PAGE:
Yoweri Museveni Hub




Obama Welcomes Ugandan President to the White House

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President Obama and first Lady Michelle Obama welcomed Ugandan President Yoweri Museveni to the White House on Tuesday as part of the U.S.-Africa leaders summit this week.

Despite announcements in June from the State Department that it would "take measures to prevent entry into the United States by certain Ugandan officials involved in serious human rights abuses, including against LGBT individuals" the man responsible for signing Uganda's Anti-Homosexuality Act (which this week was struck down by that nation's high court on a technicality) into law was not blocked from attending the summit in the nation's capital.

Human and gay rights activists have called on Obama to discuss anti-LGBT discrimination at this week's summit.

Ugandan media reports:

The business forum is part of an unprecedented three-day summit underway in Washington, with nearly 50 African heads of state in attendance including President Yoweri Museveni. Obama was hosting the leaders at a White House dinner Tuesday night.
 
At the meeting, U.S. companies announced $14 billion in investments for Africa. Among them: a $5 billion investment from Coca-Cola to fund manufacturing lines and production equipment; $2 billion investment from GE by 2018; $200 million in investments across Africa by Marriott, and a $66 million commitment by IBM to provide technology services to Ghana’s Fidelity Bank.
 
Obama said with the new financial commitments, he was boosting that goal to 60 million homes and businesses.
 
He also announced $7 billion in new government financing to promote U.S. exports to and investments in Africa. That includes $3 billion in financing from the U.S. Export-Import Bank aimed at supporting American exports to Africa over the next two years.


Ugandan President Says Foreign Pressure Had 'Nothing To Do' With Striking Down Of Anti-Gay Law

MuseveniPresident Yoweri Museveni has denied that the recent court decision to scrap Uganda’s draconian anti-gay law had anything to do with the U.S.-Africa Summit taking place this week, reports the Mail & Guardian.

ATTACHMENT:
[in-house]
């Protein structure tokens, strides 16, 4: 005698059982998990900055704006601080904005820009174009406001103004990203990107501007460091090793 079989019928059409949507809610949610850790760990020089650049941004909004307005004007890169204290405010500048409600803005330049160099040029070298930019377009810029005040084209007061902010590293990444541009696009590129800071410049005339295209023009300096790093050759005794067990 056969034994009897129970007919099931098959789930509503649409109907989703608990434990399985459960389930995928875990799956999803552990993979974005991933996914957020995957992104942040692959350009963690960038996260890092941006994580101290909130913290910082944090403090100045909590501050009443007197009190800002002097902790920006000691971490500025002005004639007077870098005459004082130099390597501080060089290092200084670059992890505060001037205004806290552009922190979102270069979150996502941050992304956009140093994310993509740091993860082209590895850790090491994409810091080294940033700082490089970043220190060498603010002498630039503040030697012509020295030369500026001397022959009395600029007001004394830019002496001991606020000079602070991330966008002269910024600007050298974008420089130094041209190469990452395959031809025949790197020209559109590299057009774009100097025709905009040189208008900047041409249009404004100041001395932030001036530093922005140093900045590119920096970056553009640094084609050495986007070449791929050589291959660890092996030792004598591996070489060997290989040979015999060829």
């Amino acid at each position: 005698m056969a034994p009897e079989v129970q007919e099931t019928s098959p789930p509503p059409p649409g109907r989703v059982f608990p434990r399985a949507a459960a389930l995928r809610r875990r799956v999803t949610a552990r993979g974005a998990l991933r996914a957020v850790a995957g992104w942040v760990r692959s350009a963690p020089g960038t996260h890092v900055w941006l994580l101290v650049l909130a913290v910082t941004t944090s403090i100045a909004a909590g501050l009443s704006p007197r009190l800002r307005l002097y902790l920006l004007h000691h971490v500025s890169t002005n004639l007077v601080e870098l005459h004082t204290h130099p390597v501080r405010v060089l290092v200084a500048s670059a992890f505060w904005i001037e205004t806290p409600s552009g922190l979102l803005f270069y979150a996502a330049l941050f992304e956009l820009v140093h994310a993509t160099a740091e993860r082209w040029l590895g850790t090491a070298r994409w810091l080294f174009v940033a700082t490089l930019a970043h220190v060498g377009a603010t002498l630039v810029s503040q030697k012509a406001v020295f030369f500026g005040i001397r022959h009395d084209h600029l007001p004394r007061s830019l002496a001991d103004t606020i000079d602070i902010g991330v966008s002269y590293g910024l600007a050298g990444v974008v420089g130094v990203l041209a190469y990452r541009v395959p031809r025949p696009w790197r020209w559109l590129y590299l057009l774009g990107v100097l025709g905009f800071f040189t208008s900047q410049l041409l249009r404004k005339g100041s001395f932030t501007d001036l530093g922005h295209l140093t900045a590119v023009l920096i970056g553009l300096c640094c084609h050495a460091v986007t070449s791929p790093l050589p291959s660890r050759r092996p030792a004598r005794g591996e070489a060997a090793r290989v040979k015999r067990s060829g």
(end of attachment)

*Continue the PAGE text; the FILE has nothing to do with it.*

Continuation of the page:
In the lead-up to this week’s U.S.-Africa Leaders Summit in Washington, human rights groups had urged President Obama to discuss anti-gay discrimination in Uganda and other African countries. Museveni signed the Anti-Homosexuality Act last February, which penalizes same-sex relations with life imprisonment.

Museveni has said that the decision by Uganda’s constitutional court to overturn the country’s anti-gay legislation last Friday had “nothing to do” with the summit or with the sanctions placed on the country by the U.S.

However, saying he intends to take the issue to the country's Supreme Court, Christian evangelical pastor Martin Ssempa, who has campaigned to “kick sodomy out of Uganda”, described the court’s decision as a “judicial abortion” designed to polish Uganda’s reputation before the summit.

Under earlier legislation which is expected to return following the court’s decision, homosexuality in Uganda remains illegal and punishable by jail sentences.

 


Uganda Court Hears Challenge to Anti-gay Law, Could Rule As Early As Tomorrow

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The Constitutional Court of Uganda opened arguments today on a challenge to the country’s Anti-Homosexuality Act that was passed by the country’s parliament late last year and signed by President  Yoweri Museveni in February.

Speaking again with Towleroad, Richard Lusimbo with Sexual Minorities Uganda (SMUG) said the arguments made against the law today centered on the controversial way the country’s parliament passed the bill without quorum – a constitutional requirement for any legislation to become law. After hearing the arguments, the court adjourned the case until tomorrow – with a possible ruling once the case resumes.

MuseveniTowleroad readers may recall that Ugandan President Museveni, who has a long history of spouting anti-LGBT comments, initially refused to sign the bill and accused parliament of lawlessly forcing it through after he recommended the law be shelved until the government could study it more clearly.

Buzzfeed adds:

If the court rules against the government, it would not be the first time that the Ugandan Constitutional Court has ruled in favor of LGBT rights. Trans activist Victor Mukasa successfully sued Uganda’s attorney general in 2006 for raiding his house while he was head of Sexual Minorities Uganda. Inspired by Mukasa’s victory, activist David Kato sued the now-defunct Ugandan tabloid Rolling Stone over a series of articles outing LGBT people. Weeks after winning the case in 2011, Kato was bludgeoned to death.

The case comes as LGBT advocates renew pressure on President Obama to address LGBT rights in Africa.